The cover for the first DEVO album was “inspired” by the logo of golfer Chi Chi Rodriguez
The enduring vogue for tribute compilations can probably be traced back to an origin in the late ‘80s, when the Johnny Cash tribute ‘Til Things Are Brighter and the Neil Young tribute The Bridge both earned critical raves and much college radio spinnage. But though the concept didn’t catch real fire until almost the turn of the ‘90s, it had been around. Witness 1979’s Devotees Album, the DEVO tribute album produced by L.A.‘s legendary radio station KROQ.
The album differs substantially from most tribute comps, which are typically heavily curated affairs, like the popular and long-running “Red Hot and [whatever]” series. The aforementioned Johnny Cash trib was assembled as a labor of love by members of the Fall and the Mekons, years before Cash’s resurgence in popularity. But this DEVO tribute is basically a collection of fan art! KROQ invited listeners to submit DEVO covers, and the selections that made it to the comp were determined in a contest. So instead of marquee names, you have a lot of genuine weirdo shit, crafted by creative obsessives, few of whom were ever heard from again. As such, it’s a mixed bag, ranging from shitty-but-endearing efforts you maybe never need to hear more than once in a blue moon, to totally brilliant mix-tape staples.
Another effect of its mob-sourced curation is that there are repeaters, which is usually a tribute comp no-no: the album contains three versions each of fan favorites “Mongoloid” and “Jocko Homo.” Amusingly, two of the “Jocko Homos” included music played on touch tone telephones. The first was “Jocko Bozo,” a clown-themed sendup by the Firemen. Some YouTube smartass dubbed that cut over some actual DEVO live footage, and I’m not 100% sure how I feel about that, but you can watch it here. The second was by the Touch Tone Tuners, who, true to their name, played ALL their track’s music on a phone. Embeddable media for that one seems nonexistent, but the ever-helpful WFMU has an MP3 of it online.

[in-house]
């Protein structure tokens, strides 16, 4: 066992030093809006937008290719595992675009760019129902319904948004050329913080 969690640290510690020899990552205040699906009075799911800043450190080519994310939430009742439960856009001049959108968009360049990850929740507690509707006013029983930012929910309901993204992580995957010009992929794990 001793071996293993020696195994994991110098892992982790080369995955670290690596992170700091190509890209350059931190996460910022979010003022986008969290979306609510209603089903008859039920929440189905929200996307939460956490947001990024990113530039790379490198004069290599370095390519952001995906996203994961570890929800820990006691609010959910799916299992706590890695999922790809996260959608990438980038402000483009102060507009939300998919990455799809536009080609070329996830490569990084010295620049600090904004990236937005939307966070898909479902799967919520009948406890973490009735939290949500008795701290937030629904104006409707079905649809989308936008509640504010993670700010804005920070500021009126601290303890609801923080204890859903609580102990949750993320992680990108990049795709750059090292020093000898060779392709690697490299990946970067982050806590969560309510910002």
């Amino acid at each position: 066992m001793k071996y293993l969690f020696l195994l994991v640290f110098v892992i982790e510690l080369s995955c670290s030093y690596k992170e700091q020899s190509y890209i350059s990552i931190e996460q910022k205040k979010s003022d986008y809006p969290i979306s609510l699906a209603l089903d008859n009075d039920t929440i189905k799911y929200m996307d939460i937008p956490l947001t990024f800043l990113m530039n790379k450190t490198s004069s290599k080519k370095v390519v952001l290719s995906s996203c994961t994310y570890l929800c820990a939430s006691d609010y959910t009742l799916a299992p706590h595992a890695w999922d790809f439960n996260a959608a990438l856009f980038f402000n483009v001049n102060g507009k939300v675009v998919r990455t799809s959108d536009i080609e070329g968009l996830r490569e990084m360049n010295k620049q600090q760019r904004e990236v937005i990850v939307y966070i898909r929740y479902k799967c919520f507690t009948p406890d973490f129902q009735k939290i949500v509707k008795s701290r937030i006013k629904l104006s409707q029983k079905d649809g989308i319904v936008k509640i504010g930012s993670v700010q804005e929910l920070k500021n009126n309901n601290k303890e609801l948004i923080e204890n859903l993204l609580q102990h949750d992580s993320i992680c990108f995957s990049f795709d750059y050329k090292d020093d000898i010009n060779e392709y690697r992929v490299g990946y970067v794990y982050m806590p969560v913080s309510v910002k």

Another big winner is the Bakersfield Boogie Boys’ version of “Okie from Muskogee,” the presence of which is a bit of a headscratcher—did DEVO ever do that song? I can find no evidence that they did, but that hardly matters, as this track was so well received that Rhino gave that band an EP all their own, which is so ridiculously DEVO-ish in its robotic affect and squared-off synth textures, I’m sure someone out there thought the BBBs were actually just DEVO playing a prank.
Finding the LP in its entirety online is difficult, or I’d have just streamed the whole damn thing for you. It’s never come out on CD, which is amazing, not just because it’s DEVO-related, but because the original LP was released by the reissue-happy Rhino Records. Fortunately, re-sale prices for the LP on Amazon and Discogs are perfectly reasonable. But despite the paucity of sharable tracks, there is an illuminating contrast yet to draw—two versions of “Mongoloid,” one a fairly straight, if silly, take, and the next a disturbingly lysergic “Revolution #9”-ish mishmash, redolent of dorm room delirium tremens.